The main Floodwall parking area is at the south end of the 14th Street Bridge (Mayo Bridge) in Manchester. Walk the eastern portion by walking under the bridge and the western portion from the parking lot. Both offer great views of the downtown Richmond skyline and the river.
The wall is popular for hikers, runners, bird watchers and kayakers. There are plenty of spots to stop and watch the river at the beginning of the Falls of the James.
In the spring, this area is a hotbed of activity, with great blue heron and osprey looking to feed off migrating fish. The wild and undeveloped islands in the middle of the James River provide wonderful protection for the wildlife and a chance to buffer themselves from people and predators.
Kayakers use the area at times to form a circuit, running the Southside Rapids down to the tidal James at the 14th Street Bridge and then carrying their kayaks along the Floodwall to the Manchester Bridge to put in for another run.
Runners and bikers can use the Floodwall to connect the Manchester Climbing Wall to the 14th Street Bridge, taking in the scenic views from above the James. The trail can connect with the Canal Walk, the Robert E. Lee Bridge or the Belle Isle Pedestrian Bridge to form a circuit.
The Floodwall Walk also extends to the east from the 14th Street Bridge and that area is popular for fishermen, especially in the spring. The water below is where the tidal waters meets the Falls of the James and is where the fish tend to school, rest and feed before attempting to climb the falls to spawn up river. Watch for non-poisonous water snakes that like to live among the rip-rap granite boulders.
The eastern portion of the Floodwall Walk connects with the Richmond Slave Trail and is a great place to see the city and watch busy urban railroad activity.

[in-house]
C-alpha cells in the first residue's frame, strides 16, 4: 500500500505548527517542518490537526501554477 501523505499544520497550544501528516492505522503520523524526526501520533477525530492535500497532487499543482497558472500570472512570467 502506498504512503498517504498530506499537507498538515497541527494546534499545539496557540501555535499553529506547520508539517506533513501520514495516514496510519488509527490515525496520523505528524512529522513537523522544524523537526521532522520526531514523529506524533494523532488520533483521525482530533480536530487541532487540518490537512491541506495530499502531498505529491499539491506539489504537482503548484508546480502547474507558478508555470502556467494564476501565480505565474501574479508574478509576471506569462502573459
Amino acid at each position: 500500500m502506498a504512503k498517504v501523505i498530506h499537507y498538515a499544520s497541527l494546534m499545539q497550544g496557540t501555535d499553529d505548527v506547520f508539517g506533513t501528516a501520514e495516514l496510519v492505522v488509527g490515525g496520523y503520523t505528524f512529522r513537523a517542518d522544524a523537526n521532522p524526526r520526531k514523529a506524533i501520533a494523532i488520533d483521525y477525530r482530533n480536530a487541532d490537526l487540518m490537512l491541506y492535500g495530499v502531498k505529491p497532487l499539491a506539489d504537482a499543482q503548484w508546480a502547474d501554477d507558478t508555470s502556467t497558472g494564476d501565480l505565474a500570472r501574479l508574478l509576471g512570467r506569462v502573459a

Diversity Park is a grassy, landscaped portion nestled in between the Manchester Canal and the Floodwall at the 14th Street Bridge. It was dedicated October 11, 2007. A marker at the site declares “this site is dedicated to diversity, mutual acceptance and inclusion among individuals and faith groups across international boundaries and political divides.” It has a sister site in Moster, Bosnia-Herzegovina.
The floodwall project was dedicated on October 21, 1994, at an estimated cost of $143 million. The wall is designed to protect those areas located behind it against a flood with an average recurrence interval of 280 years, according to the City of Richmond. The southside portion has an earthen levee, approximately 9,000 feet long; a combination bin wall/levee, approximately 2,000 feet long and a concrete floodwall, approximately 2,000 feet long.
It is one of the largest flood-protection systems in the nation and it opened miles of the James River to public access, with river walks, trails and scenic overlooks. The total length of the Floodwall is 3.2 miles of concrete, steel, earth and rock, with 1.2 miles on the north shore of the James River and 2 miles on the south bank.
The construction of the Floodwall was spurred by eight major floods in Richmond between 1969 and 1987. Among those were the first-, second-, third- and seventh-worst floods in modern history, with combined damages of more than $140 million.
The Floodwall is designed to protect Richmond from floods of up to 32 feet, which would have stopped all of the recorded floods except Tropical Storm Agnes, which hit 36.5 feet in June 23, 1972. Second worst, flooding reached 30.8 feet on Nov. 7, 1985 and Tropical Storm Camille was the third worst at 28.6 feet on Aug. 22, 1969.